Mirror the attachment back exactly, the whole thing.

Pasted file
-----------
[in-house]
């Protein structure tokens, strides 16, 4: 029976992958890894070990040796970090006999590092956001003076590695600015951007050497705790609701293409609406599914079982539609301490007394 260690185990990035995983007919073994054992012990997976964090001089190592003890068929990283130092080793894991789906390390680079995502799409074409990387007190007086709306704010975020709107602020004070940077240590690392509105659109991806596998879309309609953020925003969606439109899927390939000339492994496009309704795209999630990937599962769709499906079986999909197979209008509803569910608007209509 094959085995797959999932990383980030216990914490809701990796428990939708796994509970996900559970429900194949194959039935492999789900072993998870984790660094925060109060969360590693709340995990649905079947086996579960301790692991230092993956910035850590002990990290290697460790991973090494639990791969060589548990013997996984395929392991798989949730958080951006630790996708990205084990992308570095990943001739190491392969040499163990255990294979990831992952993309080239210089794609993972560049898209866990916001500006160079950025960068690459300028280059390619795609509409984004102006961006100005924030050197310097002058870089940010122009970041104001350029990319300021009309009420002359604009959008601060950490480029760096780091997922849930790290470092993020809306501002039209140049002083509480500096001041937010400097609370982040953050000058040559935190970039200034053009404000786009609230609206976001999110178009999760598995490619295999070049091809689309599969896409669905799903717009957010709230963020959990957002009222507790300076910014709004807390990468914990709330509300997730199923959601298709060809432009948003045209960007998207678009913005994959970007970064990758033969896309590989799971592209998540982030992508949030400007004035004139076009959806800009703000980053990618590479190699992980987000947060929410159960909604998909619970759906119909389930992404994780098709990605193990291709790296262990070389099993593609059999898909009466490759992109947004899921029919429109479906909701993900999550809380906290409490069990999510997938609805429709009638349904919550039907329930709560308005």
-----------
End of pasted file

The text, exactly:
[in-house]
């Protein structure tokens, strides 16, 4: 029976992958890894070990040796970090006999590092956001003076590695600015951007050497705790609701293409609406599914079982539609301490007394 260690185990990035995983007919073994054992012990997976964090001089190592003890068929990283130092080793894991789906390390680079995502799409074409990387007190007086709306704010975020709107602020004070940077240590690392509105659109991806596998879309309609953020925003969606439109899927390939000339492994496009309704795209999630990937599962769709499906079986999909197979209008509803569910608007209509 094959085995797959999932990383980030216990914490809701990796428990939708796994509970996900559970429900194949194959039935492999789900072993998870984790660094925060109060969360590693709340995990649905079947086996579960301790692991230092993956910035850590002990990290290697460790991973090494639990791969060589548990013997996984395929392991798989949730958080951006630790996708990205084990992308570095990943001739190491392969040499163990255990294979990831992952993309080239210089794609993972560049898209866990916001500006160079950025960068690459300028280059390619795609509409984004102006961006100005924030050197310097002058870089940010122009970041104001350029990319300021009309009420002359604009959008601060950490480029760096780091997922849930790290470092993020809306501002039209140049002083509480500096001041937010400097609370982040953050000058040559935190970039200034053009404000786009609230609206976001999110178009999760598995490619295999070049091809689309599969896409669905799903717009957010709230963020959990957002009222507790300076910014709004807390990468914990709330509300997730199923959601298709060809432009948003045209960007998207678009913005994959970007970064990758033969896309590989799971592209998540982030992508949030400007004035004139076009959806800009703000980053990618590479190699992980987000947060929410159960909604998909619970759906119909389930992404994780098709990605193990291709790296262990070389099993593609059999898909009466490759992109947004899921029919429109479906909701993900999550809380906290409490069990999510997938609805429709009638349904919550039907329930709560308005």